Bulldust is one of those strange phenomenon that you get when travelling out in the bush. Often, it will catch you by surprise, and can lead to potential problems.

Bulldust is ultra-fine powder, which kicks up in a spectacular cloud as you drive through. It’s often hard to pick out, and can hide some nasty ruts and changes in camber that can throw your stability out the window.

You’ll find some incredible patches of bulldust on the way to Old Andado, which we came across on our way to the Madigan Line. Watch the full video here.

When travelling in convoy through the outback, make sure you keep a good distance from the vehicle in front of you; it’s always easy to spot the newbie: they are probably sitting right up the clacker of whoever is in front, absolutely caning their 4X4 in dust and rocks. The idea here is to let things settle before you drive on through. You won’t smash your air filter, and your visibility will be much, much better. In certain conditions, this can mean leaving a gap of a kilometre or more between vehicles, especially through bulldust. Keep in contact through your UHF, and enjoy the dust-free scenery.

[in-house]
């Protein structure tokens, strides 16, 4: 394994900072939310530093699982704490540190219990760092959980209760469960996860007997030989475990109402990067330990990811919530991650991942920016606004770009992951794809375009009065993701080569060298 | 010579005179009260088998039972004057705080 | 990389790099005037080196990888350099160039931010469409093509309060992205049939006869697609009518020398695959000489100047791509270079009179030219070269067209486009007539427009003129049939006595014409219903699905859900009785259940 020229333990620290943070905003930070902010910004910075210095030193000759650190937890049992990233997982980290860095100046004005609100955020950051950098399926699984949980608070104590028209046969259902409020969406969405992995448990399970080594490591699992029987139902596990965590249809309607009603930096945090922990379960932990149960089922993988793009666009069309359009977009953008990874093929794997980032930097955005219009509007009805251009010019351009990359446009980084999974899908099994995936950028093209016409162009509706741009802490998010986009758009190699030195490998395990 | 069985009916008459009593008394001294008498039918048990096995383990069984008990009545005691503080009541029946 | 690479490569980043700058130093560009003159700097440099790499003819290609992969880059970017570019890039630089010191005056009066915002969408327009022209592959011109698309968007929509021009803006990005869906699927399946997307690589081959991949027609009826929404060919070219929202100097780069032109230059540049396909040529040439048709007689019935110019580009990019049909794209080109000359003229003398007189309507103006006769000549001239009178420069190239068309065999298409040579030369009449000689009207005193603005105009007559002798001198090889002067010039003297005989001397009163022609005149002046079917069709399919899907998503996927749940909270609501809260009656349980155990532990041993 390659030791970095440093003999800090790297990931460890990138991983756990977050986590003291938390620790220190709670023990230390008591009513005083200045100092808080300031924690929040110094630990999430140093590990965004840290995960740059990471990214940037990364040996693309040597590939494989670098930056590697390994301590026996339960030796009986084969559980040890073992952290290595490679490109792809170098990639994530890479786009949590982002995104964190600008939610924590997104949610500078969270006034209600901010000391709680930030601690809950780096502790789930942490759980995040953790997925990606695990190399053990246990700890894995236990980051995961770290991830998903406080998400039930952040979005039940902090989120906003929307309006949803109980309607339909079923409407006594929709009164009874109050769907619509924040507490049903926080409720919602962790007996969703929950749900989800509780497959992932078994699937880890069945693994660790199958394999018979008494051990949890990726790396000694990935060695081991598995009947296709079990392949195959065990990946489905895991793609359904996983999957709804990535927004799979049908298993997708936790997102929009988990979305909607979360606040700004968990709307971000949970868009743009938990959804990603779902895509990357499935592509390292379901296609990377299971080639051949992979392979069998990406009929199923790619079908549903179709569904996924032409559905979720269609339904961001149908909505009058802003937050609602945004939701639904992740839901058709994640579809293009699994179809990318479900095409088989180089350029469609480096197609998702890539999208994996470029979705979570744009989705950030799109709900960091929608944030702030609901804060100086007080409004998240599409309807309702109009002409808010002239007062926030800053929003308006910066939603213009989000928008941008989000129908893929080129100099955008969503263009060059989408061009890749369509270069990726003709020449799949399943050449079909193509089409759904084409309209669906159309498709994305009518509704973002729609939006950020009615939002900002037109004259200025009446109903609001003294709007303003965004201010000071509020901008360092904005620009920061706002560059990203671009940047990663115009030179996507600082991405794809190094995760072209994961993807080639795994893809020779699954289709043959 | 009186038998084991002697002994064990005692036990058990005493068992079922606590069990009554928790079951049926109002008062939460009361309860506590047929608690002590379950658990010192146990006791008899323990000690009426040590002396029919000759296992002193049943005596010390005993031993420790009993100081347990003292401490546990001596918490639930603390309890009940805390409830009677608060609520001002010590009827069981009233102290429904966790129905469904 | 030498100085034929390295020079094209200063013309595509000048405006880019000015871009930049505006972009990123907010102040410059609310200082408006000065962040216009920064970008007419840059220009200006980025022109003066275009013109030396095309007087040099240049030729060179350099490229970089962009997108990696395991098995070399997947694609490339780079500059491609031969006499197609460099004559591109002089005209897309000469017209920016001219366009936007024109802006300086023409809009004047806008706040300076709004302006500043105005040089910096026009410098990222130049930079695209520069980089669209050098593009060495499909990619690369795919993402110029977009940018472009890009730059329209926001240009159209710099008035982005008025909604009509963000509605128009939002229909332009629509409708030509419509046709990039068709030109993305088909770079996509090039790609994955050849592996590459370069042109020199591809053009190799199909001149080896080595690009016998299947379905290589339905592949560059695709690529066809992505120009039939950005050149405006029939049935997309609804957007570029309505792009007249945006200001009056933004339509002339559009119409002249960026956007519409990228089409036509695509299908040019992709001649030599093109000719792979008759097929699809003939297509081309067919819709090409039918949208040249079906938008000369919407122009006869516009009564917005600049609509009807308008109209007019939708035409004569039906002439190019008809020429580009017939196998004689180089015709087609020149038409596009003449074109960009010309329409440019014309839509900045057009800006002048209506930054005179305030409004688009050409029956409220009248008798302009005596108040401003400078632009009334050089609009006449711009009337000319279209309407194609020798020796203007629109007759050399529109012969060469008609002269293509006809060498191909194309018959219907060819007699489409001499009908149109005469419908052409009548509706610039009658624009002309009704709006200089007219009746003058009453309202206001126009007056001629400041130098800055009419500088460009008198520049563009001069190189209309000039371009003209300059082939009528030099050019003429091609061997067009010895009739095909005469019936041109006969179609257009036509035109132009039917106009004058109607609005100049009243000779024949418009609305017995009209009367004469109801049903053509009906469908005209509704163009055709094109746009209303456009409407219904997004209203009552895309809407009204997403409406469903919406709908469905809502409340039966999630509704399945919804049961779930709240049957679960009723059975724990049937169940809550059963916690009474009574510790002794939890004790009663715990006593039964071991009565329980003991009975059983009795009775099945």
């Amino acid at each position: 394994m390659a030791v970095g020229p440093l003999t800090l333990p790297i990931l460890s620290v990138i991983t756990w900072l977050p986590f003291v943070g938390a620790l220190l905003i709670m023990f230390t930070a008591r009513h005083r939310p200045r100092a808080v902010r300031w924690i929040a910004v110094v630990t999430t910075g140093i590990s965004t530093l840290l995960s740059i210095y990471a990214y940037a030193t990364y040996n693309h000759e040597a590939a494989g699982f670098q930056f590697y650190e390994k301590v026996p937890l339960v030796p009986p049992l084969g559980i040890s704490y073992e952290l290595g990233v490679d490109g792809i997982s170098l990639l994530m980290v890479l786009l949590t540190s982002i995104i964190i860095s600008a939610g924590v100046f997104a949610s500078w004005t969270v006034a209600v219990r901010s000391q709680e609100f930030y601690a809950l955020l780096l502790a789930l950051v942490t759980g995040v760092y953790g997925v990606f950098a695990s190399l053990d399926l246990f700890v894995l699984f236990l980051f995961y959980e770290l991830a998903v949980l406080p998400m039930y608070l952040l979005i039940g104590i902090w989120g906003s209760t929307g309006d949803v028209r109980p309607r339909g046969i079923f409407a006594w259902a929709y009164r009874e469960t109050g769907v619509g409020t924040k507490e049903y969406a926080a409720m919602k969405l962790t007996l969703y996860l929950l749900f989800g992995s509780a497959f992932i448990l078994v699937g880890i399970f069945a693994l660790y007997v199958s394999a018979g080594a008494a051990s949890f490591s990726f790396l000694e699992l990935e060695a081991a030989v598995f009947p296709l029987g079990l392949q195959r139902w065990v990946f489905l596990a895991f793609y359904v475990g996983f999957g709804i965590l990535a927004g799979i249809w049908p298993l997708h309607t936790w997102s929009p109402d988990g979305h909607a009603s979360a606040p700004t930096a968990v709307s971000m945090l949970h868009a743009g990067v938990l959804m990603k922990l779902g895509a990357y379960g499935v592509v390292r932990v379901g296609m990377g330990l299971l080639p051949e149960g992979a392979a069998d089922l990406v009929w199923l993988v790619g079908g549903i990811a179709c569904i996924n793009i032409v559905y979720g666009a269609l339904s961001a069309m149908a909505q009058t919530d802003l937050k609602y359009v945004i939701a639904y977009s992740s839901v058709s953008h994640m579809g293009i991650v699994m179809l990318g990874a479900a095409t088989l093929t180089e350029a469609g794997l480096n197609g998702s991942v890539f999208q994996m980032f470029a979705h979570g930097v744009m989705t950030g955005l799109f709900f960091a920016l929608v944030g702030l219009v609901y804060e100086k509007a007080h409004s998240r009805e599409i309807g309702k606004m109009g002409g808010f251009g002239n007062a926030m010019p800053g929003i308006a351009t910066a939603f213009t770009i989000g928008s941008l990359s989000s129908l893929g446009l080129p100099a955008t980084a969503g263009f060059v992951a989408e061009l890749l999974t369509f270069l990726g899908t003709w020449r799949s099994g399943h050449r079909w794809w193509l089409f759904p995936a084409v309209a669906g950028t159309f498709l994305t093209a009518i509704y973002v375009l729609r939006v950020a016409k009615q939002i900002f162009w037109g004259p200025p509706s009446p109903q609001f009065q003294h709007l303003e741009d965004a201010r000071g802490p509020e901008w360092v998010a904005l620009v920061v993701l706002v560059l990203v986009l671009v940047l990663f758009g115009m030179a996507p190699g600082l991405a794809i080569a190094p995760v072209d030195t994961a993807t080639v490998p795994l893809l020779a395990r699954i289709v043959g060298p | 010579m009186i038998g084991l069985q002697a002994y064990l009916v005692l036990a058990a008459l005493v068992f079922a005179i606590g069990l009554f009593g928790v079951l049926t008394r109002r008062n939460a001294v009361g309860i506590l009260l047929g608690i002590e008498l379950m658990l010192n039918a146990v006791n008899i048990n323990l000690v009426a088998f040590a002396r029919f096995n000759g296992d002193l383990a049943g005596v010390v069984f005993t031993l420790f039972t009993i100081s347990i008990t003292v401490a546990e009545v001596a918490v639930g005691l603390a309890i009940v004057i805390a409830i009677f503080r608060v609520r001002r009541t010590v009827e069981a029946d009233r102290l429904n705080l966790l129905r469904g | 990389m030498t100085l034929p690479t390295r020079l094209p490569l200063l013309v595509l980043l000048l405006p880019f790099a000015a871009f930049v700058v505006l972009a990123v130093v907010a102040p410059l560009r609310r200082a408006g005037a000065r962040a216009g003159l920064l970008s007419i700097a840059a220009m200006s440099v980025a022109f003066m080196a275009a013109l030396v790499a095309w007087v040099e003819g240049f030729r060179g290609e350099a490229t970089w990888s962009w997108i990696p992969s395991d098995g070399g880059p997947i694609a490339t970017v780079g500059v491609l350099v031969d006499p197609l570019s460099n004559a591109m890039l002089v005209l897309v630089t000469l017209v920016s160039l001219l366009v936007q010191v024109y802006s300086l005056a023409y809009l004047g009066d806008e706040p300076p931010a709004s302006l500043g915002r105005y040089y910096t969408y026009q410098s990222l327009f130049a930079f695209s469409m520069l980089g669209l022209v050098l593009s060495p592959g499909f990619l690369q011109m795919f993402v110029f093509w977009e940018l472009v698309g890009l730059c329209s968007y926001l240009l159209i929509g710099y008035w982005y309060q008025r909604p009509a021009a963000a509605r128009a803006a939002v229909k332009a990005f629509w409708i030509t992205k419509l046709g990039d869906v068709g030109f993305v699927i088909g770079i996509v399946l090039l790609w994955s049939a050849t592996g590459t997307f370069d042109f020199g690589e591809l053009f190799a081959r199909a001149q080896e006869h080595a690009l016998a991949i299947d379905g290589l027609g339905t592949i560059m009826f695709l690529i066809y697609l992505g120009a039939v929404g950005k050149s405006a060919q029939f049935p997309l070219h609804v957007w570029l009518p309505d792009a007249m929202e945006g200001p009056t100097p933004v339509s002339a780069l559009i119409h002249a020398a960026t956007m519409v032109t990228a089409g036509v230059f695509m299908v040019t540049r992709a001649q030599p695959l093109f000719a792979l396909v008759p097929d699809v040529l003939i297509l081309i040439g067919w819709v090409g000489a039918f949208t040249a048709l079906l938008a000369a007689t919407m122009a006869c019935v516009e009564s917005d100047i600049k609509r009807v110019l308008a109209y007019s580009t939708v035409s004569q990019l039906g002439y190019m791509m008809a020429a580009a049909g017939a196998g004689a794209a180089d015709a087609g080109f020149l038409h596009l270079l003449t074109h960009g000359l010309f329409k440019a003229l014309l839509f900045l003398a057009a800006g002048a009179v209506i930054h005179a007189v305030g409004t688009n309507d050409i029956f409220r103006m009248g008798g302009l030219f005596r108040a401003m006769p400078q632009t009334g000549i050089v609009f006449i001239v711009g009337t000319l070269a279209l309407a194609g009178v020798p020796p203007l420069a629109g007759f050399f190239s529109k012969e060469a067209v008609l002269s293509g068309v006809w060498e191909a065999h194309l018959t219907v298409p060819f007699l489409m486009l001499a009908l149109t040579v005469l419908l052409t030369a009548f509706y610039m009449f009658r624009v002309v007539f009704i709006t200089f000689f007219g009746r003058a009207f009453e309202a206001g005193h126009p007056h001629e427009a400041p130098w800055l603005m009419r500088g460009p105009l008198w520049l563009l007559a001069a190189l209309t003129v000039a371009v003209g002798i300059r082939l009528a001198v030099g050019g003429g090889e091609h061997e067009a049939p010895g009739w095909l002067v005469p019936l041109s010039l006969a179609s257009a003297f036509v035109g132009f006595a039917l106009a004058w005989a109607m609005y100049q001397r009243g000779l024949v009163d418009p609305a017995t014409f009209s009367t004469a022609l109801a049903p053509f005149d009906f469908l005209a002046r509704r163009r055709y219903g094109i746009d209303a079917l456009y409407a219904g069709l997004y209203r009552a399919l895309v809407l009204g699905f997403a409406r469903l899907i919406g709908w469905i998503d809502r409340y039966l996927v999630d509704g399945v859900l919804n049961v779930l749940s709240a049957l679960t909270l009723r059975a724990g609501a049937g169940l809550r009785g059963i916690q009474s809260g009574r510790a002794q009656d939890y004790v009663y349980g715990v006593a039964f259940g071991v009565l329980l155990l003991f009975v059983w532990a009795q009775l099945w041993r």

Bull Dust Touring

Fine particles of bull dust can work it’s way into any nook and cranny of your 4X4.

You’ll notice the fine particles pervading your interior heavily as well, making a hard-to-remove layer on just about everything (including you). Even if you’re careful and avoid the worst of it, it’s good practice to pop your filter out every day and give it a tap against the bull bar to shake any excess caught dust out of there. If it can’t be avoided, it’s always good to have an extra air filter in the spares kit to throw in.